Is it my imagination, or is the day of the film critic over?
I did movie reviews online for seven years. For seven years, I spent just about every weekend day in a darkened movie theatre, then went home and wrote about them. Then one day in 2005, after plodding my way through a review of the Jet Li film Unleashed
, it all just seemed just so trivial.
Back when I was in the Online Film Critics Society, and later on as a founding member of Cinemarati
, working towards gaining credibility for online film reviewing seemed like a worthy goal, if not necessarily an attainable one. Film festivals proliferated and for a while it seemed that everyone was reviewing movies. Some of those writing were better than others, but it seemed like a worthy endeavor. Then one day I just didn't want to do it anymore. To some degree, blogging is having the same trajectory, so far with better results. But with Roger Ebert being out of the picture due to illness, and now with the death of Joel Siegel, it seems that the quote whores have won the day -- and reading movie reviews has less impact than ever on people's decision to see a movie -- witness the success of Evan Almighty
Still, I can't help but feel that yet another door is closing on the art of film reviewing with Siegel's death. For one thing Siegel wasn't was a whore. Like Ebert, Siegel always seemed able to evaluate a movie not in terms of how it compared to some four-hour film about World War II filmed entirely with handheld cameras in the Czech Republic, but in terms of what it was trying to do -- and he managed to do it without Ebert's unfortunate tendency to filter Angelina Jolie movies through the filter of her two co-stars.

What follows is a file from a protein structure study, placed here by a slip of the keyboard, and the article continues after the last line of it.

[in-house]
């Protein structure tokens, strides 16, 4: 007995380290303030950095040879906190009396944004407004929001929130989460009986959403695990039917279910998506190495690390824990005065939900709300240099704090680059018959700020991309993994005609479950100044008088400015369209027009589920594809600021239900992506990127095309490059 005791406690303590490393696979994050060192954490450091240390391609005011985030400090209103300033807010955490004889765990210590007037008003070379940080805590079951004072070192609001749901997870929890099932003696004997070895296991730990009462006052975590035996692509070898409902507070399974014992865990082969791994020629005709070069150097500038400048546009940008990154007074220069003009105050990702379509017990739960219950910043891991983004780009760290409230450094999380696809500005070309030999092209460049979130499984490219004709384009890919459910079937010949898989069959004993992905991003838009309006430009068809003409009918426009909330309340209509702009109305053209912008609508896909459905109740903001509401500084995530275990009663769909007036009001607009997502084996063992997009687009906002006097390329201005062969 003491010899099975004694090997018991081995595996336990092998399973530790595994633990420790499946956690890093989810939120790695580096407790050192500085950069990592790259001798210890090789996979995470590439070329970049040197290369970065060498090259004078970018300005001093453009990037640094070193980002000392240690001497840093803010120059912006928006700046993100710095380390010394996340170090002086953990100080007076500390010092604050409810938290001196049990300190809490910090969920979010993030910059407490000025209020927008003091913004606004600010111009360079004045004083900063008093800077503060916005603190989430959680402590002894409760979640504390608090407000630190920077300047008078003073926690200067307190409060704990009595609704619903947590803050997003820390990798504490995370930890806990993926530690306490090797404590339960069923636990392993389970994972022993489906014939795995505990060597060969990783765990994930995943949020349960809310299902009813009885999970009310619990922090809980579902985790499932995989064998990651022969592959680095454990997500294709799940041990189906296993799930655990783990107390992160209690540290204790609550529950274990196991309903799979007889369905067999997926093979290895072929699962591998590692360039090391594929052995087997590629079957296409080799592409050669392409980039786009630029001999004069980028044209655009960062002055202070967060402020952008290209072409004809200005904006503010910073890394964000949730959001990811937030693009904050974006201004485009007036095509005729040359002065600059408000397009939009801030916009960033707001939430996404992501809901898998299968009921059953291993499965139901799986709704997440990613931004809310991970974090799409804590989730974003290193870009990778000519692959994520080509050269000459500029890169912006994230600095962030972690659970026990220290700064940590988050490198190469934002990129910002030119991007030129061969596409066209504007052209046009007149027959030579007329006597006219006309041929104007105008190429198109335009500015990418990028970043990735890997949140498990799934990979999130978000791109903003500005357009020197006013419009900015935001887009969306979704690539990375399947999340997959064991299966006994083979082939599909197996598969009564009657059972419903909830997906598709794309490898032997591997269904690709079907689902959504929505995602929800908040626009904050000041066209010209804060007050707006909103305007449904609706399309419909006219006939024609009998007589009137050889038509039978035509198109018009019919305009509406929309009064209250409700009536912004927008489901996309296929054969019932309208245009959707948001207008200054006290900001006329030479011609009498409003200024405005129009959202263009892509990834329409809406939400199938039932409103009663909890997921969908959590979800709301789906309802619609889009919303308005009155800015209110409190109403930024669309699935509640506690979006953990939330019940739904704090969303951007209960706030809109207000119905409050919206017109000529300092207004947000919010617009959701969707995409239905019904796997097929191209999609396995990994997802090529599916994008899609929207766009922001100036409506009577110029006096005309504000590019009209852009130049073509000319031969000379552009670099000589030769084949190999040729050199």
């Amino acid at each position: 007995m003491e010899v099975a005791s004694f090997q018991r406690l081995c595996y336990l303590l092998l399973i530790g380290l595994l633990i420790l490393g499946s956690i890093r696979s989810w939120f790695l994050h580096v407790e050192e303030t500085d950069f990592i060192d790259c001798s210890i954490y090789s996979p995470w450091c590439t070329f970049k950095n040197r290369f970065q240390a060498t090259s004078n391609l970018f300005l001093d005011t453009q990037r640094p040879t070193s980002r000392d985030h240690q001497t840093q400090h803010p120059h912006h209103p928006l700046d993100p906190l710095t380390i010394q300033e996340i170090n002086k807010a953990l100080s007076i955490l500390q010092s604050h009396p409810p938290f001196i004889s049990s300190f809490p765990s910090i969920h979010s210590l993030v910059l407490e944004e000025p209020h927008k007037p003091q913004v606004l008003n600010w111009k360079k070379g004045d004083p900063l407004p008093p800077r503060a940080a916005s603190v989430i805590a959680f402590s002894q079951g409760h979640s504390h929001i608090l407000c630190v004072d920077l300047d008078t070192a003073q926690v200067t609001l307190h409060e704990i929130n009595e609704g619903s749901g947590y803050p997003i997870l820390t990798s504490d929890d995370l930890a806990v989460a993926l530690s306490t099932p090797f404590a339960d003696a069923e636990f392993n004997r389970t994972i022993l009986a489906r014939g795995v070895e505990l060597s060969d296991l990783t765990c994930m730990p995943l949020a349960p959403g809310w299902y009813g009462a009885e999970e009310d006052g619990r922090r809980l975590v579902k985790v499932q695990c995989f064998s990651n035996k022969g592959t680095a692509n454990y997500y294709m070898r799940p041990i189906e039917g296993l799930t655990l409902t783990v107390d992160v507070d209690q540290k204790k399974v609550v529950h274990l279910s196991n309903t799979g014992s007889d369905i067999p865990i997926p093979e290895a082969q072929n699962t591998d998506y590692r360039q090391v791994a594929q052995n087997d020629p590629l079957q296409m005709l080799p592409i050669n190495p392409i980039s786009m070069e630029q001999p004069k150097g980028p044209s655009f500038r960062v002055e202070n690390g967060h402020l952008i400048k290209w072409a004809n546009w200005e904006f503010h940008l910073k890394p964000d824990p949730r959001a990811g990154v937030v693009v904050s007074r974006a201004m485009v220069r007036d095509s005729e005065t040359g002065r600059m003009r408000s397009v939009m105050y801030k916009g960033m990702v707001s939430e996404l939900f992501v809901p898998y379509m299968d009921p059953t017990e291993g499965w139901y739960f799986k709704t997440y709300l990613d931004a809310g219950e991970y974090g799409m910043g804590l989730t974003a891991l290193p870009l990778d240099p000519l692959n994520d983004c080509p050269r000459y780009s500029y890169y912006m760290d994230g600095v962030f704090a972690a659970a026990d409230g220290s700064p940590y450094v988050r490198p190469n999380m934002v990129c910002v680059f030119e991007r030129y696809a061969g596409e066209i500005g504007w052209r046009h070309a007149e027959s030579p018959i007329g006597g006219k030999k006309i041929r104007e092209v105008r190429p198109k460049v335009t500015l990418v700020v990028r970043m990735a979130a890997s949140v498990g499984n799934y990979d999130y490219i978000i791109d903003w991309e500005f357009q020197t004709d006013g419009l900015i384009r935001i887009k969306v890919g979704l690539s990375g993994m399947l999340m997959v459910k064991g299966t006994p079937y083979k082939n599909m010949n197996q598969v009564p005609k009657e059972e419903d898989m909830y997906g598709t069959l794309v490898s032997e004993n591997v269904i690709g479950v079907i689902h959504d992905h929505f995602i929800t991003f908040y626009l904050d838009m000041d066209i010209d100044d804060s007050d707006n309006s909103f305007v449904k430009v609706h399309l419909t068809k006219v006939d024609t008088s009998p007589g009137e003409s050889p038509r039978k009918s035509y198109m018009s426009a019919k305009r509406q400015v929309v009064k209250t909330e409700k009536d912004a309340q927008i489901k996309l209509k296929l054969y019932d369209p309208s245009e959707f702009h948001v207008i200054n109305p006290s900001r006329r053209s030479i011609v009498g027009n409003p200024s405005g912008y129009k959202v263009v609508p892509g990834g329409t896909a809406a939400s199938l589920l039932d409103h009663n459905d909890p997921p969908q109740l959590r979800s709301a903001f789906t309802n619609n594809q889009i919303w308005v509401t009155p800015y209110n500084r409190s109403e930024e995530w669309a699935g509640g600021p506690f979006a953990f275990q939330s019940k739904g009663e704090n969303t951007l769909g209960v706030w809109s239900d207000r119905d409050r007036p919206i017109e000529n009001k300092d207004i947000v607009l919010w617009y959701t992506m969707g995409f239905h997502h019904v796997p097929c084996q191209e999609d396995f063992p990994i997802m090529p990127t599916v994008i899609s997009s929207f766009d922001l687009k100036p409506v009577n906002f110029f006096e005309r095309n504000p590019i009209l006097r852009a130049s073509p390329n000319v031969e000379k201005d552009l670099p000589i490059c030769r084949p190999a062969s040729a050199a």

What I'll always remember about Joel Siegel is the way he convinced me that Titanic
was a film I should see. I had been a Rivethead ever since reading A Night to Remember
since the sixth grade, and when I'd heard that James Cameron was going to do this film with a painstaking re-creation of the ship, I was geeked -- until the reports of cost overruns and talk of "Waterworld II" begam seeping (so to speak) out.
But after seeing Siegel on Good Morning America
the day it opened, I knew it was someting I wanted to see.
Yes, I know, melodrama, crappy dialogue, propeller guy, and all of that. And the film has aged badly. But the first time in, it was magic -- and Siegel saw that.
It's easy for cinéastes to mock guys like Siegel; the kind of people who worship at the altar of Jonathan Rosenbaum and think Anthony Lane is a hack -- as if reviewing actors pretending to live lives is some kind of Great Cosmic Endeavor. And perhaps this is why I never really was cut out to be a film critic. But I couldn't help but feel sad upon hearing about Siegel's death, because it's just another sign that the art and the industry of movies is changing radically -- and we just don't really know where it's going.